In western Panama, an unusual hybrid zone exists between white-collared manakins, Manacus candei, and golden-collared manakins, M. vitellinus. Unidirectional introgression of plumage traits from vitellinus into candei has created a region in which all definitively plumaged males have a collar that is lemon-colored. These males are nearly indistinguishable from white-collared candei genetically and morphometrically, but strongly resemble golden-collared vitellinus due to the introgression of secondary sexual plumage traits, particularly the lemon-colored collar. The introgression could be explained by sexual selection for golden-collared traits or by a series of mechanisms that do not invoke sexual selection (e.g., neutral diffusion, dominant allele). Sexual selection on male-male interactions implies behavioral differences among the plumage forms—specifically that golden- and lemon-collared males should be more aggressive than white-collared males. In contrast, the nonsexual hypotheses predict behavioral similarity between lemon- and white-collared males, based on their nearly identical genetics. We tested the sexual selection hypothesis experimentally, by presenting males with taxidermic mounts of the three forms. As response variables, we monitored vocalizations and attacks on the mounts by replicate subject males. Both golden-collared and lemon-collared males were more likely to attack than were white-collared males, as predicted under sexual selection but not by the nonsexual hypotheses. Lemon-collared males were more vocally reactive than either parental form, contrary to the prediction of the nonsexual hypotheses. Our study demonstrates that sexual selection on male-male interactions may play an important role in the dynamics of character evolution and hybrid zones.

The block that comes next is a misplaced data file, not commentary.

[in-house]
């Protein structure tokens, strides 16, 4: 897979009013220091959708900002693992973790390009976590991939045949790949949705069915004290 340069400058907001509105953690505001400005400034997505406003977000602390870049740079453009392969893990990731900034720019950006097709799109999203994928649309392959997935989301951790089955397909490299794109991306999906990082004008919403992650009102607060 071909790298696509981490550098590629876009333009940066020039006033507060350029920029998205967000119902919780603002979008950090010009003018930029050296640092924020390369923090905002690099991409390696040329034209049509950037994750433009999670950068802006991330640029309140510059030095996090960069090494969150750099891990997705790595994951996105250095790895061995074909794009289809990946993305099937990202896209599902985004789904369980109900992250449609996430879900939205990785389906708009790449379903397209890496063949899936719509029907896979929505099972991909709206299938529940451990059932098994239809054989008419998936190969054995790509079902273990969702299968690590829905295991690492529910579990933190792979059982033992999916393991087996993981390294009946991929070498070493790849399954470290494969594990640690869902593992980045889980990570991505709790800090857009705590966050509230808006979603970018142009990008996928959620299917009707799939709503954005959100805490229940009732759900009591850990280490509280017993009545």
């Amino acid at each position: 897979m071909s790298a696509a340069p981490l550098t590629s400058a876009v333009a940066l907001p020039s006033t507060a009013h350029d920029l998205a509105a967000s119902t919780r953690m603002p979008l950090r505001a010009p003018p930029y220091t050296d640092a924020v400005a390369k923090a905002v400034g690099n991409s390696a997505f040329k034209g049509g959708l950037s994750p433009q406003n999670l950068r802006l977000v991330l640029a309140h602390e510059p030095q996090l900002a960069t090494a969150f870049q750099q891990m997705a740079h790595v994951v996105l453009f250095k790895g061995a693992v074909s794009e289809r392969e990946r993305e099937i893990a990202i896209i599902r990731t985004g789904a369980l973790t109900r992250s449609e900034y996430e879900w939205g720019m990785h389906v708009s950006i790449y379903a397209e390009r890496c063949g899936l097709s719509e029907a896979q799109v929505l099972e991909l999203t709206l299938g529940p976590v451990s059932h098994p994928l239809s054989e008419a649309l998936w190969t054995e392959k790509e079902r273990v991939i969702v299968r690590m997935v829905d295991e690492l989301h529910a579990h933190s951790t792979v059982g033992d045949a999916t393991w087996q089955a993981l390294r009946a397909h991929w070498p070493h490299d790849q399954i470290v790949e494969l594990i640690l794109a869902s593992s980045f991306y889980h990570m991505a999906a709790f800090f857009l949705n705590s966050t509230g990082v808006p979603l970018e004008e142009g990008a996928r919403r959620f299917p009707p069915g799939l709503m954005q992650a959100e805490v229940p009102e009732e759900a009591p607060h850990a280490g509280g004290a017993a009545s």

Corresponding Editor: B. Crespi